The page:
I recall a couple of years ago walking through the aisles at the mHealth Summit in Washington D.C., I was amazed at all the different exhibitors (181 listed in the program guide) many of whom were selling (in their words) the next great solution that would revolutionize health care. I’m sure some of them did have great products, but as I explored further, I found many offered a very niche solution, which failed to demonstrate how they’d have a revolutionary impact. Many of the vague or flimsy solutions suggested mHealth was just the latest rage, and companies were simply trying to get something out there to attract market attention.

Fast forward to June, 2016 when the American Medical Association’s CEO, James Madara” shocked the digital health community by stating “From ineffective electronic health records, to an explosion of direct-to-consumer digital health products, to apps of mixed quality – it’s the digital snake oil of the early 21st century.”  The idea that digital health could be considered “snake oil” was a smack in the face, but it reminded me of my time walking those halls years ago at the mHealth Summit.

Interestingly enough, “snake oil” actually started off as a true medical cure brought over to the United States by Chinese railroad workers in the 1800s. It consisted of the oil of the Chinese water snake that is rich in omega-3 acids which help to treat arthritis and bursitis. Only later on did fake snake oil tonics appear; touted to be a cure-all, it failed to provide any real health benefits.

Which version of snake oil describes digital health? Rock Health reported that in 2014 there was $4.3B in venture funding for digital health, and in 2015 investments rose to $4.5B – if nearly $9B has being invested in digital health over the last couple of years, surely most of that wouldn’t be considered snake oil – right?

That got me thinking why some of these digital health products could be considered snake oil. Are they truly shams, or is it something else?  I think the problem is that many may be following Eric Ries’ Lean Startup methodology where you get a Minimum Viable Product (MVP) out to market quickly and then refine based upon customer feedback. Maybe that can work, but it’s also possible you will develop something that doesn’t solve a real market need. In the rush to get to market, due diligence and basic product development practices can get lost…Chinese water rich snakes lose out to fake tonics.

To help weed out those snake oil tonics, here’s a budding digital health entrepreneur’s tool. First, spend a little time with either Alex Osterwalder’s Business Model Canvas or Ash Maurya’s Lean Canvas to quickly help define your business model strategy (get the big picture). Second, focus on the actual product – for this think about:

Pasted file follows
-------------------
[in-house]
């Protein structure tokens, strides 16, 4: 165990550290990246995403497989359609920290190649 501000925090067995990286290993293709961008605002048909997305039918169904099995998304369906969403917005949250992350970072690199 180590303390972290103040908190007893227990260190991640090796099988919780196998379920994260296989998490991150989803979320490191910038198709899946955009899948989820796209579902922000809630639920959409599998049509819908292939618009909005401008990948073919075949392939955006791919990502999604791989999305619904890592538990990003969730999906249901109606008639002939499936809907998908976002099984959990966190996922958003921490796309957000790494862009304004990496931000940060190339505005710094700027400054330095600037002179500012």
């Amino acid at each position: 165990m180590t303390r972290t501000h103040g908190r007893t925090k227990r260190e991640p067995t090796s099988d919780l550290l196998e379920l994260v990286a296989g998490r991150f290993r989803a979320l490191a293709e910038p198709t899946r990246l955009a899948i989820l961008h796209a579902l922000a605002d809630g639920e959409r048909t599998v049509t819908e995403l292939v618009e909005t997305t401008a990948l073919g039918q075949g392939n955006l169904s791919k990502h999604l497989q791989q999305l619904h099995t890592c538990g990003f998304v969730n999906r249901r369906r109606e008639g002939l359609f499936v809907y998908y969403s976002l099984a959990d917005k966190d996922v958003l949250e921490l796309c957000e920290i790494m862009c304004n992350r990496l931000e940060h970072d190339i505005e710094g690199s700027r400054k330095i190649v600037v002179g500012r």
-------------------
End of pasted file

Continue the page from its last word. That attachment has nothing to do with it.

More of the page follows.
• Who is your target market?
    • Consumers, patients, providers, payers?  You can’t be all things to all people, and you can waste a lot of money trying.
  • What problem are you solving?
    • Remember, customer’s don’t care about your solution; they care about their problems. Preliminary market research can help you understand your customer’s needs.
  • What is your solution?
    • This doesn’t have to be a full product requirements document, but you should be able to list your top features.
  • How are you differentiated from others?
    • What is your unique value proposition? What’s your elevator pitch that includes the customer’s experience?
  • How does your product/service fit into existing work-flows?
    • Do you need to integrate with others?  Getting people to change behavior is rare, so understand where you can adapt to their world (this is especially true for providers).

Creating a simple one page product canvas can help with product ideation or product innovation as it will force you to really think through what you hope to accomplish. Product development consists of everything from defining the strategy all the way through execution and implementation.

In future posts I will focus on specific aspects of product development that are relevant to digital health and provide some insights and tools intended to help you revolutionize the health care market!  If you are interested in learning more about Product Development there are a number of great resources such as the Association of International Product Marketing and Management (AIPMM) and the Product Development and Management Association (PDMA) that can help guide you in creating a great digital health product or solution.

Using a well-defined process based on proven methods will help you be more successful in delivering products that are truly revolutionary and not just snake oil.

Dan is a digital health evangelist with a BS in Industrial Engineering, an MBA, and an MS in Health Informatics along with 20+ years’ experience in product development, innovation, and marketing.   Connect with Dan on LinkedIn  or via email